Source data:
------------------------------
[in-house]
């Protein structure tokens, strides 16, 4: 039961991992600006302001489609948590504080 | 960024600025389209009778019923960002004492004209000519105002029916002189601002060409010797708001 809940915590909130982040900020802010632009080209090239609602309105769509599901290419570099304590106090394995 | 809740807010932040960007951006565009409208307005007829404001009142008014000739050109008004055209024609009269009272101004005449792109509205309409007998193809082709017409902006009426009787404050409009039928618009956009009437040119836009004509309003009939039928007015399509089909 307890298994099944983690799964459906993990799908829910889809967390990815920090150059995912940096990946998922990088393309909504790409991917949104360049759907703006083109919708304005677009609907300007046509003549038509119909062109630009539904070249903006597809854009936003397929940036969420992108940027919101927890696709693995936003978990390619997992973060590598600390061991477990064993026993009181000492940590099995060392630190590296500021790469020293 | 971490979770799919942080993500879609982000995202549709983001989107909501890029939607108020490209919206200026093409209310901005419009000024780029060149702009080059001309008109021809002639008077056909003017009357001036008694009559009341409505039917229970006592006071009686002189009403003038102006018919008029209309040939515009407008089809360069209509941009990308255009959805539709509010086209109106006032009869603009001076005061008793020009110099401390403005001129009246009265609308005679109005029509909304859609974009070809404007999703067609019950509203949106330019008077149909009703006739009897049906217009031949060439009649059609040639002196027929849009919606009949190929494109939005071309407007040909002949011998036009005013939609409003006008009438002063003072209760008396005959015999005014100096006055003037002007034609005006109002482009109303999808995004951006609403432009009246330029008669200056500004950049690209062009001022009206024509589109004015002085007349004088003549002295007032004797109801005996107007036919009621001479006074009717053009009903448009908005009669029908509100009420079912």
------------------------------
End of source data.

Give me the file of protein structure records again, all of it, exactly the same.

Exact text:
[in-house]
């Protein structure tokens, strides 16, 4: 039961991992600006302001489609948590504080 | 960024600025389209009778019923960002004492004209000519105002029916002189601002060409010797708001 809940915590909130982040900020802010632009080209090239609602309105769509599901290419570099304590106090394995 | 809740807010932040960007951006565009409208307005007829404001009142008014000739050109008004055209024609009269009272101004005449792109509205309409007998193809082709017409902006009426009787404050409009039928618009956009009437040119836009004509309003009939039928007015399509089909 307890298994099944983690799964459906993990799908829910889809967390990815920090150059995912940096990946998922990088393309909504790409991917949104360049759907703006083109919708304005677009609907300007046509003549038509119909062109630009539904070249903006597809854009936003397929940036969420992108940027919101927890696709693995936003978990390619997992973060590598600390061991477990064993026993009181000492940590099995060392630190590296500021790469020293 | 971490979770799919942080993500879609982000995202549709983001989107909501890029939607108020490209919206200026093409209310901005419009000024780029060149702009080059001309008109021809002639008077056909003017009357001036008694009559009341409505039917229970006592006071009686002189009403003038102006018919008029209309040939515009407008089809360069209509941009990308255009959805539709509010086209109106006032009869603009001076005061008793020009110099401390403005001129009246009265609308005679109005029509909304859609974009070809404007999703067609019950509203949106330019008077149909009703006739009897049906217009031949060439009649059609040639002196027929849009919606009949190929494109939005071309407007040909002949011998036009005013939609409003006008009438002063003072209760008396005959015999005014100096006055003037002007034609005006109002482009109303999808995004951006609403432009009246330029008669200056500004950049690209062009001022009206024509589109004015002085007349004088003549002295007032004797109801005996107007036919009621001479006074009717053009009903448009908005009669029908509100009420079912």